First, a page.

Job Interview Process
The job interview process can be very stressful and the whole thing can be so dreadfully inauthentic. Job seekers put on their best suits, paint on a smile, and coast in like they've been perfect employees all their professional lives. The employers, on the other hand, act as if their companies are bastions of morality and personal growth. I've even heard a hiring manager refer to a job as "a personal growth plan with a compensation plan attached."
The point is both sides are trying to make a sell during the job interview process. The candidate is selling her skills, experience and education and the hiring manager is selling the job, the benefits, and possibilities for advancement. It's rare that either side fully expresses the drawbacks, pitfalls, or weaknesses. I advise all job seekers to be as forthright as possible during the job interview process.
You don't have to tell them you're scared of clowns or that you like wearing loose underwear, but you should come prepared with some probing questions. Do your research before the interview. If it's a publicly traded company, find out how the stock is doing. Ask about the company's overall management philosophy--is it micromanagement, completely hands off, or somewhere in between? Interview the company as much as the company interviews you.
Before interviewing, though, you will have to post your resume. Your resume should be completely factual and up to date. Be sure to include any educational experiences that you have had, including and computer training or workshops that are relevant to the job at hand. In order to get your resume under as many noses as possible, it's worth looking into resume posting services that can send out your resume to a variety of job boards and hiring managers.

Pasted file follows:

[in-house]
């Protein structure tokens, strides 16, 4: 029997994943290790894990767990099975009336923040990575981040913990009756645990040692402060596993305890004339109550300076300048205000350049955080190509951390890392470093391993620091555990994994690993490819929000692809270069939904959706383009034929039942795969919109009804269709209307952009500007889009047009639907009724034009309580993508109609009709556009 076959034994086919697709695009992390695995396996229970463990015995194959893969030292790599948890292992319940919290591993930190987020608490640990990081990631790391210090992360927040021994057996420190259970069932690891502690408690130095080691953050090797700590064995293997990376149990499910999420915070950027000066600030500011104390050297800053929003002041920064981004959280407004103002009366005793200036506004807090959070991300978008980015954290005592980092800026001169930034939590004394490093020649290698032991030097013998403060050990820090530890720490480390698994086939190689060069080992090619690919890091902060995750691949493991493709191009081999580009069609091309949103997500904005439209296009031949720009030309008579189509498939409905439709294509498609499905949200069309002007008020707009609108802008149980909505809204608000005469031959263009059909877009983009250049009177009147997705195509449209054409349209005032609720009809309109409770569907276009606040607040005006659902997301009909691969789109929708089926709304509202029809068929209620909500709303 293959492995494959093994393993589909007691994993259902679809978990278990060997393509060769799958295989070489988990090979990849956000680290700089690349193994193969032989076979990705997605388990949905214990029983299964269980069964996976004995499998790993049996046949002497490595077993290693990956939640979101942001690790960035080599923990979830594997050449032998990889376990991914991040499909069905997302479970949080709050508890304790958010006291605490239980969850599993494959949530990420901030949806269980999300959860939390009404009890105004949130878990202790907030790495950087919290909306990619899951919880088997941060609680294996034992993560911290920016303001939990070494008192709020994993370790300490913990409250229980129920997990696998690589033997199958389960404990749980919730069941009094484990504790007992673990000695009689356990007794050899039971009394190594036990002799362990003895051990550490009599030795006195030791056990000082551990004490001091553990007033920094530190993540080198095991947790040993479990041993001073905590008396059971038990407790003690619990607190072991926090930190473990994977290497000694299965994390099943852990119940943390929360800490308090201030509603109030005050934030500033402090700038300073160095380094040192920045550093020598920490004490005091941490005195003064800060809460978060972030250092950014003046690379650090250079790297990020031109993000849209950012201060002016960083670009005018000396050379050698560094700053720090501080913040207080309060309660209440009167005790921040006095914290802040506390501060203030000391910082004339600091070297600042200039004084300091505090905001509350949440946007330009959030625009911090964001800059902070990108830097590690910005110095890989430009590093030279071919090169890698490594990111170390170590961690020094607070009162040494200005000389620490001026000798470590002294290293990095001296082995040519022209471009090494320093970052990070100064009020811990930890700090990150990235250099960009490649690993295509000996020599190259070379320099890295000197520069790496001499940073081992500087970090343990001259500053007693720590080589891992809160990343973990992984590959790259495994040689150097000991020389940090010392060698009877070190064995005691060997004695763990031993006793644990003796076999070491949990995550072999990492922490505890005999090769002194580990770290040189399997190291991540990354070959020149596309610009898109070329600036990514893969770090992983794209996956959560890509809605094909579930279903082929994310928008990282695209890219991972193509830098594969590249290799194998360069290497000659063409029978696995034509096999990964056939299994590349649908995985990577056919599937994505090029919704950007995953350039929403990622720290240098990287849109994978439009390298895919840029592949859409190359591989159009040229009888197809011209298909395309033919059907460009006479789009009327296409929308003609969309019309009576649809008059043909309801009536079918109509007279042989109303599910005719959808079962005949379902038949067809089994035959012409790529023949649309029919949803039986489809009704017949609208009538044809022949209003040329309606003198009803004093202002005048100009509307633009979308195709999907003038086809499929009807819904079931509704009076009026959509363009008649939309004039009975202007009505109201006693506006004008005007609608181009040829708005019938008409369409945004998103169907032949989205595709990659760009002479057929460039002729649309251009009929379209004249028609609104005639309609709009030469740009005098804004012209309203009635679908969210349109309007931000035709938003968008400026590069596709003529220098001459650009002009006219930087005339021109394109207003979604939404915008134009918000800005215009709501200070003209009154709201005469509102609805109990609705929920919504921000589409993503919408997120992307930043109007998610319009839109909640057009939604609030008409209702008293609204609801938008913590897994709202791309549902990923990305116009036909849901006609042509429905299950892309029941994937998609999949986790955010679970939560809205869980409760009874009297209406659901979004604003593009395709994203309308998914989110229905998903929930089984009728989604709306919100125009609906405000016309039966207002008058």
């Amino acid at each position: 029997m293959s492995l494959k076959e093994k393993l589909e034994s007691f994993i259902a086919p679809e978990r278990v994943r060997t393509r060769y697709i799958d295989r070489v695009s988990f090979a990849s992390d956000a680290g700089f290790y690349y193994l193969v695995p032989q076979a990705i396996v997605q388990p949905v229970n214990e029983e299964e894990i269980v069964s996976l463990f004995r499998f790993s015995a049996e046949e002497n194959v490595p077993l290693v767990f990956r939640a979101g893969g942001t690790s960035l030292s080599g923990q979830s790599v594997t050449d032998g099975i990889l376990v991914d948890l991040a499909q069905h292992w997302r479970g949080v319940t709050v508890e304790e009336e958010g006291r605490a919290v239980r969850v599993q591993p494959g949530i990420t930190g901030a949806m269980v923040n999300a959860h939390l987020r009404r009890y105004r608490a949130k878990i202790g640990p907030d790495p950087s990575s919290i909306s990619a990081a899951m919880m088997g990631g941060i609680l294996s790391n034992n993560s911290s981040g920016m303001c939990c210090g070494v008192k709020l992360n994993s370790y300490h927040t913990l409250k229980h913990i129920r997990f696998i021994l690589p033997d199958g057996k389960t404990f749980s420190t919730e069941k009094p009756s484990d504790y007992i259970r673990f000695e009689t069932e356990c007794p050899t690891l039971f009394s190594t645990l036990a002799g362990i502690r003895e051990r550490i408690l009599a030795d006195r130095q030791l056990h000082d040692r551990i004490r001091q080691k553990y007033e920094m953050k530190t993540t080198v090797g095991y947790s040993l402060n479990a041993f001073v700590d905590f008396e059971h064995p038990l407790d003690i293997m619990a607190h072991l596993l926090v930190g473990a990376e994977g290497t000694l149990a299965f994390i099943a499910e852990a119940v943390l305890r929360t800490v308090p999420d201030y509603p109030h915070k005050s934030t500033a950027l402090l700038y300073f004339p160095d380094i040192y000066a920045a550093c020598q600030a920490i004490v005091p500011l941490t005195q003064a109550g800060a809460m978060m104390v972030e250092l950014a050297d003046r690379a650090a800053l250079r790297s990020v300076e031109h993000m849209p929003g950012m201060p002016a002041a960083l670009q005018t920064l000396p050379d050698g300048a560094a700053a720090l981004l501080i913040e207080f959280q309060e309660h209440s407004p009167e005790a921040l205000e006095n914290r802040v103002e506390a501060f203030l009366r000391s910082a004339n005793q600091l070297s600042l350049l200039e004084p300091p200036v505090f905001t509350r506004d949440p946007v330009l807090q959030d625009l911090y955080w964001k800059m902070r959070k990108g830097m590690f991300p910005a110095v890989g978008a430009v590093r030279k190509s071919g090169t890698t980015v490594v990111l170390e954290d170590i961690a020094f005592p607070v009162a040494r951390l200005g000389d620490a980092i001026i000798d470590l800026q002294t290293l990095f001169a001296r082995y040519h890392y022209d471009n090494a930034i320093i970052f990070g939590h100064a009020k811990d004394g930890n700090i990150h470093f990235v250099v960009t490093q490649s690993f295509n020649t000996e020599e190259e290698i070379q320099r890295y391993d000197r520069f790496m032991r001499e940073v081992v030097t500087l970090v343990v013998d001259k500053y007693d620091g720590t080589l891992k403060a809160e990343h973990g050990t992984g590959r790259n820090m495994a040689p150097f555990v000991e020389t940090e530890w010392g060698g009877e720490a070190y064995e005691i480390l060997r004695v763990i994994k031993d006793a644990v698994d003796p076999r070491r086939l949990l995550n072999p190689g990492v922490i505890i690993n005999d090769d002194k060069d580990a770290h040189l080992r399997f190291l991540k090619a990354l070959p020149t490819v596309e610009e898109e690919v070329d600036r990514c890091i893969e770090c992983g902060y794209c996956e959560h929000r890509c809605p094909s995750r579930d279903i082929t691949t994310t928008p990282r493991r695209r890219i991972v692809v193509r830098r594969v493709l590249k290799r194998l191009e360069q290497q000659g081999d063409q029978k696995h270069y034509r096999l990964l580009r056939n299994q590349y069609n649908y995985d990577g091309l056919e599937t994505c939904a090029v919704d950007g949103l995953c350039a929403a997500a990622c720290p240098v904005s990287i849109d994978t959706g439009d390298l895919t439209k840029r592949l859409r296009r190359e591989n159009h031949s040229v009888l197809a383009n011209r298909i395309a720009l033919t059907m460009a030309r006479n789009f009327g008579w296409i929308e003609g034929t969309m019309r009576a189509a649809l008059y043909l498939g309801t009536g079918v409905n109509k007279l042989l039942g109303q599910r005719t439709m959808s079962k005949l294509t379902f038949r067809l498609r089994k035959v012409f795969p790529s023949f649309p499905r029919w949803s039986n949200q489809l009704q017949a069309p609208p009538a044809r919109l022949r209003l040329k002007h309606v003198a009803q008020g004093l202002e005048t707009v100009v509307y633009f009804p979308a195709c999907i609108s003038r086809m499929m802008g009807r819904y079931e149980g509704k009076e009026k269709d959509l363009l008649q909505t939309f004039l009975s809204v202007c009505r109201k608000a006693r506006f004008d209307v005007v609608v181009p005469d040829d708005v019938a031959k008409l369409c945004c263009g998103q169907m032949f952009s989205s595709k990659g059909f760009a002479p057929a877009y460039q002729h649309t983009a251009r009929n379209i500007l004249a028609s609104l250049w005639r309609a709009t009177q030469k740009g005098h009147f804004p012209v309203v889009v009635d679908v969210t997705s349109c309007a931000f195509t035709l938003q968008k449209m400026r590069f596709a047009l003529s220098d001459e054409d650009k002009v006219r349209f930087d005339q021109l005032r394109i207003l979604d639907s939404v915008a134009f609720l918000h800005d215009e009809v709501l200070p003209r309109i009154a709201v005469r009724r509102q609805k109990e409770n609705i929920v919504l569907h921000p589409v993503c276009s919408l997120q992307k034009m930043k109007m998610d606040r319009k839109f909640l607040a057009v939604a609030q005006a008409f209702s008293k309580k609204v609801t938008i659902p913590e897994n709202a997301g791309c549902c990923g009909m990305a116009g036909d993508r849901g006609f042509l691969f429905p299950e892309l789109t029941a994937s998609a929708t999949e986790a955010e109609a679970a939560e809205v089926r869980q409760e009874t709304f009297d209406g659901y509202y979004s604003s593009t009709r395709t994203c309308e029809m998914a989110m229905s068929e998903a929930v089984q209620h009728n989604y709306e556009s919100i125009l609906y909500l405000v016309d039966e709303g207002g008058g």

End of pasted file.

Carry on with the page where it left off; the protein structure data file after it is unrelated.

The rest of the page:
by James Lyons
Job Hunting Sites
Job hunting sites have revolutionized the hiring and job search process. The Internet is teeming with hundreds of different job hunting websites for prospective candidates to post their resumes and examine available jobs. These sites also allow recruiters in subscribing companies to search for candidates in their resume databases. Both employees and employers have reaped the benefits of this phenomenon.
A few years ago there were only a few recommended job hunting web sites for both employees and recruiters. As the years go by, however, more and more job hunting sites are popping up, many of which offer broader coverage and more specialized services. Job seekers are inundated with recommendations and recruiters have too many places to look. Is it possible that this surge in career search sites has actually created a problem of abundance?
Too Many Job Hunting Sites?
Fear not my friends, because there are not too many job hunting web sites on the Internet. In fact, it probably won't hurt if a few more enter the market. Having more sites encourages more competition. The job boards are getting better and better every day, offering newer and better services to both companies and job seekers.
The only foreseeable problem is knowing which sites are worth using. Frankly, there are over 50 reputable job boards on the Internet and it would take you a millennium to examine all of them. For that reason I would put your faith in a resume posting service that targets the top job hunting web sites. This will save you a ton of time and frustration.
by James Lyons
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